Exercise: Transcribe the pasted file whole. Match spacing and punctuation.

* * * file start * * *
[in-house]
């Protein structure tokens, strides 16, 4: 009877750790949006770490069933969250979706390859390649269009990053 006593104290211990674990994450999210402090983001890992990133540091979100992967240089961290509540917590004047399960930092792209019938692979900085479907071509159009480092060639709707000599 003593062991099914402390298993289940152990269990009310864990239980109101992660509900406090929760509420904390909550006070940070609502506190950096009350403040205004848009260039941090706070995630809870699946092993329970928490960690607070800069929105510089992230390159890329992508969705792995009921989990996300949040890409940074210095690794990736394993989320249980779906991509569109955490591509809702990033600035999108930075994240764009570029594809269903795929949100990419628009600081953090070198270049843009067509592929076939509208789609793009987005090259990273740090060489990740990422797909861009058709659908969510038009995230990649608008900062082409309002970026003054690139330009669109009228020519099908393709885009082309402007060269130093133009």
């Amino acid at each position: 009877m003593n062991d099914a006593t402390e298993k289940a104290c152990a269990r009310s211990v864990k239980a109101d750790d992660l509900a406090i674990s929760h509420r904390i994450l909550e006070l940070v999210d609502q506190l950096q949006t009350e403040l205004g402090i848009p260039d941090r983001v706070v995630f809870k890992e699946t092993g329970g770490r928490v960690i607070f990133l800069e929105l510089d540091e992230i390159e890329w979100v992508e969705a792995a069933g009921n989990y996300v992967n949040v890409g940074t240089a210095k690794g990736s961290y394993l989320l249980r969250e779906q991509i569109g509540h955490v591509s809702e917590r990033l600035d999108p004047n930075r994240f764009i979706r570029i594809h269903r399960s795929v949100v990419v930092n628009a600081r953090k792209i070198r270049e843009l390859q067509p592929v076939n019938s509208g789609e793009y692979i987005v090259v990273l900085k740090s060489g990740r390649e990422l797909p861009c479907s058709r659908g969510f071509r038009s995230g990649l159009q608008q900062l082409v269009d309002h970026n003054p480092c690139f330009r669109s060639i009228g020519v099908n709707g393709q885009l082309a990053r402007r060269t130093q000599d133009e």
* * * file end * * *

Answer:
[in-house]
């Protein structure tokens, strides 16, 4: 009877750790949006770490069933969250979706390859390649269009990053 006593104290211990674990994450999210402090983001890992990133540091979100992967240089961290509540917590004047399960930092792209019938692979900085479907071509159009480092060639709707000599 003593062991099914402390298993289940152990269990009310864990239980109101992660509900406090929760509420904390909550006070940070609502506190950096009350403040205004848009260039941090706070995630809870699946092993329970928490960690607070800069929105510089992230390159890329992508969705792995009921989990996300949040890409940074210095690794990736394993989320249980779906991509569109955490591509809702990033600035999108930075994240764009570029594809269903795929949100990419628009600081953090070198270049843009067509592929076939509208789609793009987005090259990273740090060489990740990422797909861009058709659908969510038009995230990649608008900062082409309002970026003054690139330009669109009228020519099908393709885009082309402007060269130093133009």
């Amino acid at each position: 009877m003593n062991d099914a006593t402390e298993k289940a104290c152990a269990r009310s211990v864990k239980a109101d750790d992660l509900a406090i674990s929760h509420r904390i994450l909550e006070l940070v999210d609502q506190l950096q949006t009350e403040l205004g402090i848009p260039d941090r983001v706070v995630f809870k890992e699946t092993g329970g770490r928490v960690i607070f990133l800069e929105l510089d540091e992230i390159e890329w979100v992508e969705a792995a069933g009921n989990y996300v992967n949040v890409g940074t240089a210095k690794g990736s961290y394993l989320l249980r969250e779906q991509i569109g509540h955490v591509s809702e917590r990033l600035d999108p004047n930075r994240f764009i979706r570029i594809h269903r399960s795929v949100v990419v930092n628009a600081r953090k792209i070198r270049e843009l390859q067509p592929v076939n019938s509208g789609e793009y692979i987005v090259v990273l900085k740090s060489g990740r390649e990422l797909p861009c479907s058709r659908g969510f071509r038009s995230g990649l159009q608008q900062l082409v269009d309002h970026n003054p480092c690139f330009r669109s060639i009228g020519v099908n709707g393709q885009l082309a990053r402007r060269t130093q000599d133009e």